About Fort Sumter
Fort Sumter in South Carolina was originally built in the nineteenth century as part of the “Third System” plan to defend the coasts of America following the War of 1812 against the British. In fact, it would go on to become the site of the ignition of the American Civil War.
Build Up to the War
Following the election of Abraham Lincoln as the President of the United States in 1860, southern states began seceding from the Union, declaring a separate Confederate States of America. Whilst there were many reasons for the build up to this north-south conflict, the main issue was Lincoln’s opposition to slavery and in particular to legislation such as the Federal Fugitive Slave Act.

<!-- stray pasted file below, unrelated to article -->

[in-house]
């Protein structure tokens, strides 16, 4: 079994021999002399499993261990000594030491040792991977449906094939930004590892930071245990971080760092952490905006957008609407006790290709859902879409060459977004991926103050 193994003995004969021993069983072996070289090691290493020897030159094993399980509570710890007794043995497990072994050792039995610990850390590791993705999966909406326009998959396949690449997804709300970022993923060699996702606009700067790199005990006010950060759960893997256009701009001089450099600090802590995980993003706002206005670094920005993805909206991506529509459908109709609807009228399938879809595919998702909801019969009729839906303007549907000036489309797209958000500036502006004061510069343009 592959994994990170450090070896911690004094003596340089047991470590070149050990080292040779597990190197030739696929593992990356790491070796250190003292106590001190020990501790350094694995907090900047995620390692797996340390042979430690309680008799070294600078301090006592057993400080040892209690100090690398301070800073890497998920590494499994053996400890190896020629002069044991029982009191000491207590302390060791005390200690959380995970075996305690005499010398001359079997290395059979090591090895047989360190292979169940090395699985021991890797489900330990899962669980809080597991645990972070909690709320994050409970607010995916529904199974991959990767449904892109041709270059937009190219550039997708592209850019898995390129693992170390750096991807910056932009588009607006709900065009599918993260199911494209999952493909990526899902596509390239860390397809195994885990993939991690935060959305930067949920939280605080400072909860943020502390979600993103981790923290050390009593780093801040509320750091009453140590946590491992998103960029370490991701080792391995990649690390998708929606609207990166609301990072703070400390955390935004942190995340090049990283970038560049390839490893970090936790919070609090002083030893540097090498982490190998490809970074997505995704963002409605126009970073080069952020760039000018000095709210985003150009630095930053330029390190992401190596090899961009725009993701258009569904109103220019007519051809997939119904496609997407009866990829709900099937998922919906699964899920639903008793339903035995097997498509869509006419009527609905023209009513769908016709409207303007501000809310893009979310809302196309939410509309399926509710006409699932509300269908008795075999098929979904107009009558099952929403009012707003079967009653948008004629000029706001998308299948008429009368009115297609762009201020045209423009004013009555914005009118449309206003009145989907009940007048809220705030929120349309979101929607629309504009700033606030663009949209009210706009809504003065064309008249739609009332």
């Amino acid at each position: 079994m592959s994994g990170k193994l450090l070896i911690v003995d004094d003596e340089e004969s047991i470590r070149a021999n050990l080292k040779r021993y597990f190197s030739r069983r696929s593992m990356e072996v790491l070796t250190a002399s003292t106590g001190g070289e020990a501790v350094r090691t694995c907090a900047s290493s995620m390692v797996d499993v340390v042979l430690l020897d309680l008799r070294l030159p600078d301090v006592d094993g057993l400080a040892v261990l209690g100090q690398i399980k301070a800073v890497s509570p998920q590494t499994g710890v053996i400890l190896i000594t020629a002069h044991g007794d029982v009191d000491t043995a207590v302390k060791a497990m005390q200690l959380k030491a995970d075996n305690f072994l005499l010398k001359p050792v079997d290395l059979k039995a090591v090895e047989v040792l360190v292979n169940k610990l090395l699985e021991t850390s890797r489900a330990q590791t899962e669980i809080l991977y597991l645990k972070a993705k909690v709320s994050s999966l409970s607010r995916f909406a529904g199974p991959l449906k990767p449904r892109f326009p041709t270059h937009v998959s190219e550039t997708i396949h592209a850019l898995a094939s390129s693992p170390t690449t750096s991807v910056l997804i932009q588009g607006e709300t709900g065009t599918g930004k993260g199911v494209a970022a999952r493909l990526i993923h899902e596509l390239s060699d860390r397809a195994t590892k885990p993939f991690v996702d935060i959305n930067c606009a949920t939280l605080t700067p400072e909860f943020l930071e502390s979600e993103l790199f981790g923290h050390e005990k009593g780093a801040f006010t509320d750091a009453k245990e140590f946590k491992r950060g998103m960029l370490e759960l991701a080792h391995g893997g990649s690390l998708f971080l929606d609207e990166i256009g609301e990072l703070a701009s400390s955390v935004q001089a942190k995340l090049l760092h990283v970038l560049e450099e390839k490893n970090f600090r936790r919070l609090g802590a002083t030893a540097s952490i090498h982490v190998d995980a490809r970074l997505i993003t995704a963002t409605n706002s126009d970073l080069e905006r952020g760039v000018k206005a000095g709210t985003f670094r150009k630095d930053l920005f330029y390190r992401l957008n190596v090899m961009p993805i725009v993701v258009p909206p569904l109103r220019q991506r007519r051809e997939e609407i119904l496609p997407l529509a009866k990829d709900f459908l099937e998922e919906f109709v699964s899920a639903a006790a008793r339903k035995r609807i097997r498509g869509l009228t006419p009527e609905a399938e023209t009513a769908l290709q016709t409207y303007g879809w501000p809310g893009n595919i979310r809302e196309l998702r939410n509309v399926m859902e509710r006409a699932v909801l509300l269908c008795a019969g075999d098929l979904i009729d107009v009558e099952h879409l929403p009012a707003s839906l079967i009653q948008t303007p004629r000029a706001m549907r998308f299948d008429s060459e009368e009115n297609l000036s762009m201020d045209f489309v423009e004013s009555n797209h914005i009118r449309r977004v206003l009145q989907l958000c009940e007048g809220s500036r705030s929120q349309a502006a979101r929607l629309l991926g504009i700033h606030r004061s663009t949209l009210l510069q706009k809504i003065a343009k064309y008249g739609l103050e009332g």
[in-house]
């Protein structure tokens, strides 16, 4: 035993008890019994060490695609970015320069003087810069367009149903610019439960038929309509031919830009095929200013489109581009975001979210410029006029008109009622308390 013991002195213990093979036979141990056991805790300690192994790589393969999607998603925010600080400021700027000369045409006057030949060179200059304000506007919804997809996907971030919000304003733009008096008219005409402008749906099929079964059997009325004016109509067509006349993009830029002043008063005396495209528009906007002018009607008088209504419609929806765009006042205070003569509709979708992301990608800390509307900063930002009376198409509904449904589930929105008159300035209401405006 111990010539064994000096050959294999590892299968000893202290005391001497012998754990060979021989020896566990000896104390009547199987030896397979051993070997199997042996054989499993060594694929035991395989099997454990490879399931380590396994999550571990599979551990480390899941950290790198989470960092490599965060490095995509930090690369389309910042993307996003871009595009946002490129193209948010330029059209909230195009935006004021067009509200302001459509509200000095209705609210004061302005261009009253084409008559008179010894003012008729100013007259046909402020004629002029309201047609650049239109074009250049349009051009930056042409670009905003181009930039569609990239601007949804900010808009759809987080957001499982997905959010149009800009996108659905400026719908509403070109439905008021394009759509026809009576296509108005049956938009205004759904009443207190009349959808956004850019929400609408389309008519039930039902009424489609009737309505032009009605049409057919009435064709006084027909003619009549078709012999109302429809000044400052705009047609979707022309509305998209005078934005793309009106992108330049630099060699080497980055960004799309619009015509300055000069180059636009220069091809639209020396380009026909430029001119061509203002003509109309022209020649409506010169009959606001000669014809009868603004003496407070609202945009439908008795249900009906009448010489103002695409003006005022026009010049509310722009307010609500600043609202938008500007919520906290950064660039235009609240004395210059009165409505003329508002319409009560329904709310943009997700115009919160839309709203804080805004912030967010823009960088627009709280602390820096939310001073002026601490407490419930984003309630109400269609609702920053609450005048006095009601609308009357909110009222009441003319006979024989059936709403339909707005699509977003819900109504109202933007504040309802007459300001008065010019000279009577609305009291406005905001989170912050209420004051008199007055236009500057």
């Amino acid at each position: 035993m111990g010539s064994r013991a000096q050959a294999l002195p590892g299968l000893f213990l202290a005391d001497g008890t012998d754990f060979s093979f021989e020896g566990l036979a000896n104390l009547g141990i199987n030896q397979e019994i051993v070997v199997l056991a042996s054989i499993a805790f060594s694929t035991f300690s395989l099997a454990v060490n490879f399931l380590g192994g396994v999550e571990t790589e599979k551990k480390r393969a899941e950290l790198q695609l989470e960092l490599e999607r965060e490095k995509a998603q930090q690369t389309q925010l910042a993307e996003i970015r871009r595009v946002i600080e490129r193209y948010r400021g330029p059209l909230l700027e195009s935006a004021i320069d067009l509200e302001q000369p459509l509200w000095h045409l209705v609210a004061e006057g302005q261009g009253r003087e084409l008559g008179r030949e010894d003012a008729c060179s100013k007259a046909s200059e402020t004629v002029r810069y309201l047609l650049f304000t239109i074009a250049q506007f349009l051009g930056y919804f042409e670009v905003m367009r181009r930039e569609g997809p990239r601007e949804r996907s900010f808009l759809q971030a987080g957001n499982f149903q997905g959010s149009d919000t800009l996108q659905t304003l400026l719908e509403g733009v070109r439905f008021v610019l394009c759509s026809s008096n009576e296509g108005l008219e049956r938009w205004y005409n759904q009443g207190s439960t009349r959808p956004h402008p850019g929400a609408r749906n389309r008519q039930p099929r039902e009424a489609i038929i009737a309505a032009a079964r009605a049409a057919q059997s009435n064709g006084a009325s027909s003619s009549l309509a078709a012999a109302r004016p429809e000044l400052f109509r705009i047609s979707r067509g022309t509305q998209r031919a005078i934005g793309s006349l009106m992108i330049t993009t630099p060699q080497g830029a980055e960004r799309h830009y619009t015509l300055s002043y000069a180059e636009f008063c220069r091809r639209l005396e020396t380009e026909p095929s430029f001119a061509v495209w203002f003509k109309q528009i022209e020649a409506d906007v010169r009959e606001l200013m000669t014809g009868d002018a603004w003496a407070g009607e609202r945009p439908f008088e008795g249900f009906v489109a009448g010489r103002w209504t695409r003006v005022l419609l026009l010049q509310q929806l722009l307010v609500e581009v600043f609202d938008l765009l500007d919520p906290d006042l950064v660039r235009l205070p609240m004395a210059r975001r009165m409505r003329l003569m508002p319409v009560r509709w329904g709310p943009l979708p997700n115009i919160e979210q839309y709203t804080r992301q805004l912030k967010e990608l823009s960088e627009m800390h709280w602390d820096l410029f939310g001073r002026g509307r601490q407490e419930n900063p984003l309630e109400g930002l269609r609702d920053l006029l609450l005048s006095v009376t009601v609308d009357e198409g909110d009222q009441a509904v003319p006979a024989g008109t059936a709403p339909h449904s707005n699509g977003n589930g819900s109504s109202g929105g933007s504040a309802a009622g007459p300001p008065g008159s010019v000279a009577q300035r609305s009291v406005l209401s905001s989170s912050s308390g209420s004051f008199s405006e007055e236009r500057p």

South Carolina declared its secession on 20 December 1860. Despite this, Fort Sumter was originally held by the Union under the command of Major Robert Anderson. Anderson had moved his forces from the nearby Fort Moultrie to the previously sparsely defended Fort Sumter six days after the secession. This was seen as a hostile act by the Confederates.
Tensions mounted over this move, resulting in a siege of Fort Sumter by the Confederates against the Union. Supplies at Fort Sumter began running low and, despite negotiations, an agreement failed to be reached.
The War Begins
On the morning of 12 April 1861, the Confederates fired upon Fort Sumter, signaling the start of the American Civil War. Following 34 hours of bombardment, the Union surrendered Fort Sumter. They would not recapture it for a further four years.
Today, Fort Sumter is open to the public as part of the National Parks network. Visitors can hear a ten minute ranger talk about the site before embarking on a self-guided tour.